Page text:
Valve beefs up security: disclosed Steam malware alert.

Valve plans to beef up Security, as group of Steam developers recently revealed that their access tokens had been compromised. Steam, the gaming company, found itself under threat as malicious actors were using its platform to deliver malware to gamers.
                      Valve plans to roll out a two-factor authentication (2FA) security system by the end of October. Image-source: Google


Reports surfaced indicating that several game developers had fallen victim to this security breach, which allowed threat actors to gain access to their Valve accounts. Subsequently, these malicious actors exploited these compromised accounts to update the games being distributed through Steam by injecting malicious code into them.

In response to these security incidents, the company took immediate action. They sent out email notifications to their customers, alerting them to the situation and the potential risks associated with the compromised games. Additionally, the company has been actively implementing security measures and safeguards to prevent similar incidents from occurring in the future.



The company has announced its plan to roll out a two-factor authentication (2FA) security system by the end of October. As part of this initiative, game developers will be required to undergo a mandatory 2FA authentication process before they can release the latest game updates to their players.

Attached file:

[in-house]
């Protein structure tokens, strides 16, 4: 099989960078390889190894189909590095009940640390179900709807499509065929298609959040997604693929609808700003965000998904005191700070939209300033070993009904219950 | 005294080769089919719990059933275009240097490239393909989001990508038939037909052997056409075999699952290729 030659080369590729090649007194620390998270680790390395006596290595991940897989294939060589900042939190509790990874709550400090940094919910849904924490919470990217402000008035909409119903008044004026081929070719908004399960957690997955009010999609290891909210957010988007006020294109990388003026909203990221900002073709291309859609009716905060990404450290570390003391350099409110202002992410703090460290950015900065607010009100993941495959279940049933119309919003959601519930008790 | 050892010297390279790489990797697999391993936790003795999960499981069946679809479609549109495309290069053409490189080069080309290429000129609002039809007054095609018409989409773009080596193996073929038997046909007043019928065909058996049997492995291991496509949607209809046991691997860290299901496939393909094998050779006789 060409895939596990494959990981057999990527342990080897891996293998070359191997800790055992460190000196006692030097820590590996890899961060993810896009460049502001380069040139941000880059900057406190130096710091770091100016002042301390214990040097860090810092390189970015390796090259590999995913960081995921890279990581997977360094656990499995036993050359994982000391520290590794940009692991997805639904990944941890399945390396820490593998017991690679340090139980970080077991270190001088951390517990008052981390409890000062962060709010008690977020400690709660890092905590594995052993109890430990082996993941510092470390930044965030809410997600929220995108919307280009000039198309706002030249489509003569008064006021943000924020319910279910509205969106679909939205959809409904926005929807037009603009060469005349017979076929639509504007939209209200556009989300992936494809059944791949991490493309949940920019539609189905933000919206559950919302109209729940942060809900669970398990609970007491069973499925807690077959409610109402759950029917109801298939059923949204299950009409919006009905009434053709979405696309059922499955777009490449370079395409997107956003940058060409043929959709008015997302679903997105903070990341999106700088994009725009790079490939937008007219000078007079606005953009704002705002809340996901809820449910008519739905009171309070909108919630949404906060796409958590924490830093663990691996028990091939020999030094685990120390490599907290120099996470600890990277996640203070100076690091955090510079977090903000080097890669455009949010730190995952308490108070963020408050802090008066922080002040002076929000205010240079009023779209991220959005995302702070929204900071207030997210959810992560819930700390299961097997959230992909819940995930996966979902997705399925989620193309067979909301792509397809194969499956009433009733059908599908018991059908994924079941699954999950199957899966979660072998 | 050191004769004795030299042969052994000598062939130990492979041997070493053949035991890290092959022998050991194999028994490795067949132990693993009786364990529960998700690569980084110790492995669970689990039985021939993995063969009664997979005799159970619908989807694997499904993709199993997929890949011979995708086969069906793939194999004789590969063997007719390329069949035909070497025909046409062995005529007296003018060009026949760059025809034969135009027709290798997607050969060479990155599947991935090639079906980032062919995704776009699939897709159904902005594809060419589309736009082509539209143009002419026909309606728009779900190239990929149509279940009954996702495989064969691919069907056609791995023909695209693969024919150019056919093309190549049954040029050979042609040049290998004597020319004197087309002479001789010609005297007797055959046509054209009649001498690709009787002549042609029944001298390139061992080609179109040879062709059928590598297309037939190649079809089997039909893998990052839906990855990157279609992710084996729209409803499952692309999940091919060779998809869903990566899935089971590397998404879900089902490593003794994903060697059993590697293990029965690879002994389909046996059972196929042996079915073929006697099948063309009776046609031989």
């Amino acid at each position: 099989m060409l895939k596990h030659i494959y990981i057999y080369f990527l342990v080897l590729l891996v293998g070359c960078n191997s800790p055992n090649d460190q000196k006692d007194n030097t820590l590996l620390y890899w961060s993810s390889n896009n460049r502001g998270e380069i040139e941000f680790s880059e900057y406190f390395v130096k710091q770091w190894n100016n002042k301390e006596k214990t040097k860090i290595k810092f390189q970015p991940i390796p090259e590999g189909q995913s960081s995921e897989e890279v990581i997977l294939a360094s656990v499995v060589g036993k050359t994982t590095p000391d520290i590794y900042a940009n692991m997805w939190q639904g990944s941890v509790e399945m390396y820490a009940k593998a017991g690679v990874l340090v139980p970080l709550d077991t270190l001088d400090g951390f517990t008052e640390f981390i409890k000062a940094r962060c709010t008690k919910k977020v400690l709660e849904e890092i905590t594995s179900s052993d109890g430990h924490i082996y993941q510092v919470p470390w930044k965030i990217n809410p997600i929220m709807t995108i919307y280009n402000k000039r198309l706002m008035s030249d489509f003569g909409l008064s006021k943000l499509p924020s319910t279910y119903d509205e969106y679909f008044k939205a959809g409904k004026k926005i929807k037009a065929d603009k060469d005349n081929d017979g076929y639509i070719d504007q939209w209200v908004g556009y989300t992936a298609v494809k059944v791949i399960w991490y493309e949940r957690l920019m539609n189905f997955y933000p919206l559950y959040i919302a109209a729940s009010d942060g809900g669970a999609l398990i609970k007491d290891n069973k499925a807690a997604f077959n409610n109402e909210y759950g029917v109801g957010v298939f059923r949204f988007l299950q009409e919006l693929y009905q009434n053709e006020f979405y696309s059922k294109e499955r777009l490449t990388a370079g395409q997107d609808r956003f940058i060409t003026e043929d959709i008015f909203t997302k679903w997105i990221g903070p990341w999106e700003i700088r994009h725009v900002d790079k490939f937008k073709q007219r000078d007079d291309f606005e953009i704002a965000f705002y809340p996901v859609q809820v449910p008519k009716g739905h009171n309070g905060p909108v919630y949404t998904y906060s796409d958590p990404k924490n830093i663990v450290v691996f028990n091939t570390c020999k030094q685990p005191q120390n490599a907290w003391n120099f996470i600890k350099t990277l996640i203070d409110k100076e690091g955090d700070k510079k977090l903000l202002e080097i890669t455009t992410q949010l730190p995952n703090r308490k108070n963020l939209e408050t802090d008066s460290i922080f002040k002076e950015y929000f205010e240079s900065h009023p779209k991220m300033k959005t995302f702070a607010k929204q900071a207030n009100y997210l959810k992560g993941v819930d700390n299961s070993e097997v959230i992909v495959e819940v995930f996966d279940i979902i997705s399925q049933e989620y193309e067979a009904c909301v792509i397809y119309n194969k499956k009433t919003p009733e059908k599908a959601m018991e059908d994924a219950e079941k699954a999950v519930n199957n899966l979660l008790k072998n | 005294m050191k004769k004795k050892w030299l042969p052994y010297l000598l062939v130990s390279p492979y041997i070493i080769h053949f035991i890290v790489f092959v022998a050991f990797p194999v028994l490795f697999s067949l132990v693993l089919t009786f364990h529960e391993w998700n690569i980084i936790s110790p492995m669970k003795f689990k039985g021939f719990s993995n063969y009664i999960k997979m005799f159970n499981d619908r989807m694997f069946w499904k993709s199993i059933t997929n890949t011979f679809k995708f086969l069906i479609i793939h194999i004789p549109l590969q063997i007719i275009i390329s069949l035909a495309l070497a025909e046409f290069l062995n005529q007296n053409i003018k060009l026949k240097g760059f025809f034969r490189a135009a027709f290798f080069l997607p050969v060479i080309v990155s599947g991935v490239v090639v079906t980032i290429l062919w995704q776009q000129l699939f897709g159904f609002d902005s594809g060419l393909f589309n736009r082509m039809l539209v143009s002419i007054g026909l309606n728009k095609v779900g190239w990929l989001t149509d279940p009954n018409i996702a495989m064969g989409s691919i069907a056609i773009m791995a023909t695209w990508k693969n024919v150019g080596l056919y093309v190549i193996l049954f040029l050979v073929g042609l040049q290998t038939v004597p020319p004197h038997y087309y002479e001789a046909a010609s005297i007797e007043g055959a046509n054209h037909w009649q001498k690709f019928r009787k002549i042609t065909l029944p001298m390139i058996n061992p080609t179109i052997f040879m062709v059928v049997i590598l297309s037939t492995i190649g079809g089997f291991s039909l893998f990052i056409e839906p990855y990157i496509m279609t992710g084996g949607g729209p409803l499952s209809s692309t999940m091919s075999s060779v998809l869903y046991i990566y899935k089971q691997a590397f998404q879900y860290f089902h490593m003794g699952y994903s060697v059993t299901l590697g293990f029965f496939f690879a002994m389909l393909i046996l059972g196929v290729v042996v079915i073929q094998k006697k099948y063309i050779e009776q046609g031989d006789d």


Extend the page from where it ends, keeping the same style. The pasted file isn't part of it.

However, it’s worth noting that the 2FA mechanism will be primarily reliant on SMS-based authentication. This does introduce a potential inconvenience, as it could be difficult conducting SIM swapping. The company is set to implement this 2FA security feature in October ending, and it’s important to highlight that for those who opt not to adopt this security measure, there will be no alternative means available for updating their games.

Valve disclosed that:

“The ‘extra friction’ is a necessary tradeoff for keeping steam users safe and developers aware of any potential compromise to their account.”


While it may appear burdensome, the company finds itself with little alternative, given that they have previously experienced similar cyberattacks on multiple occasions.

Furthermore valve laid emphasis saying:

“There has been an uptick in sophisticated attacks against developers accounts recently.”

News broke that one of the developers who fell victim to the recent compromise was Benoit Freslon. He took to Twitter to share his experience, revealing that a malware attack had resulted in the theft of his browser access tokens. These tokens, once in the hands of the attackers, provided them with temporary access to his Steam account. Of particular concern was the fact that Benoit Freslon had his game “NanoWar: Cell vs Virus” stored in this compromised Steam account.




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